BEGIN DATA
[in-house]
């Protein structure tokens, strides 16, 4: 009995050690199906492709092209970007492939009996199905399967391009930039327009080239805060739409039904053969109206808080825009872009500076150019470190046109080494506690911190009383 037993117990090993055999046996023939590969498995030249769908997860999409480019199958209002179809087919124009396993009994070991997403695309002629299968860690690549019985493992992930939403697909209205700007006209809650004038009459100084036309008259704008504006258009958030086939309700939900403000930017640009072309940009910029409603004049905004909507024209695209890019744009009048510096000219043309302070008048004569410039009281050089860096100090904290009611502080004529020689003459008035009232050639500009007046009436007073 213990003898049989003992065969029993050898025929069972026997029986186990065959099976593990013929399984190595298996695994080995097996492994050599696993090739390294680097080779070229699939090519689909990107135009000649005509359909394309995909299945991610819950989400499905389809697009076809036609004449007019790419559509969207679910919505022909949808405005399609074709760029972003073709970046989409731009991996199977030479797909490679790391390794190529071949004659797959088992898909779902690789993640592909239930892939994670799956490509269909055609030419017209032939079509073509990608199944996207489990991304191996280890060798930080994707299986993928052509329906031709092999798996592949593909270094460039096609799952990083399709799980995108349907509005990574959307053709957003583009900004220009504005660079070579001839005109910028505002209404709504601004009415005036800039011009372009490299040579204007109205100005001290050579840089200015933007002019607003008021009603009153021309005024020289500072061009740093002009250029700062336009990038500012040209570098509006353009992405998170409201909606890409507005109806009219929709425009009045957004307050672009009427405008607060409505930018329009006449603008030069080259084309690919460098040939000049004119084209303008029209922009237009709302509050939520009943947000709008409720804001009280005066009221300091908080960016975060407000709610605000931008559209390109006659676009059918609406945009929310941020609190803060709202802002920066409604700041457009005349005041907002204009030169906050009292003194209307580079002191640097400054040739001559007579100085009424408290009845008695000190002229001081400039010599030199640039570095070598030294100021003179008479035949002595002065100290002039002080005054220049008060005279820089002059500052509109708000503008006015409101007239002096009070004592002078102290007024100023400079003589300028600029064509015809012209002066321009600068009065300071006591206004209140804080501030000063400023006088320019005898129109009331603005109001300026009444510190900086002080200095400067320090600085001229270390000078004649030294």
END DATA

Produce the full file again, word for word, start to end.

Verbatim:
[in-house]
């Protein structure tokens, strides 16, 4: 009995050690199906492709092209970007492939009996199905399967391009930039327009080239805060739409039904053969109206808080825009872009500076150019470190046109080494506690911190009383 037993117990090993055999046996023939590969498995030249769908997860999409480019199958209002179809087919124009396993009994070991997403695309002629299968860690690549019985493992992930939403697909209205700007006209809650004038009459100084036309008259704008504006258009958030086939309700939900403000930017640009072309940009910029409603004049905004909507024209695209890019744009009048510096000219043309302070008048004569410039009281050089860096100090904290009611502080004529020689003459008035009232050639500009007046009436007073 213990003898049989003992065969029993050898025929069972026997029986186990065959099976593990013929399984190595298996695994080995097996492994050599696993090739390294680097080779070229699939090519689909990107135009000649005509359909394309995909299945991610819950989400499905389809697009076809036609004449007019790419559509969207679910919505022909949808405005399609074709760029972003073709970046989409731009991996199977030479797909490679790391390794190529071949004659797959088992898909779902690789993640592909239930892939994670799956490509269909055609030419017209032939079509073509990608199944996207489990991304191996280890060798930080994707299986993928052509329906031709092999798996592949593909270094460039096609799952990083399709799980995108349907509005990574959307053709957003583009900004220009504005660079070579001839005109910028505002209404709504601004009415005036800039011009372009490299040579204007109205100005001290050579840089200015933007002019607003008021009603009153021309005024020289500072061009740093002009250029700062336009990038500012040209570098509006353009992405998170409201909606890409507005109806009219929709425009009045957004307050672009009427405008607060409505930018329009006449603008030069080259084309690919460098040939000049004119084209303008029209922009237009709302509050939520009943947000709008409720804001009280005066009221300091908080960016975060407000709610605000931008559209390109006659676009059918609406945009929310941020609190803060709202802002920066409604700041457009005349005041907002204009030169906050009292003194209307580079002191640097400054040739001559007579100085009424408290009845008695000190002229001081400039010599030199640039570095070598030294100021003179008479035949002595002065100290002039002080005054220049008060005279820089002059500052509109708000503008006015409101007239002096009070004592002078102290007024100023400079003589300028600029064509015809012209002066321009600068009065300071006591206004209140804080501030000063400023006088320019005898129109009331603005109001300026009444510190900086002080200095400067320090600085001229270390000078004649030294």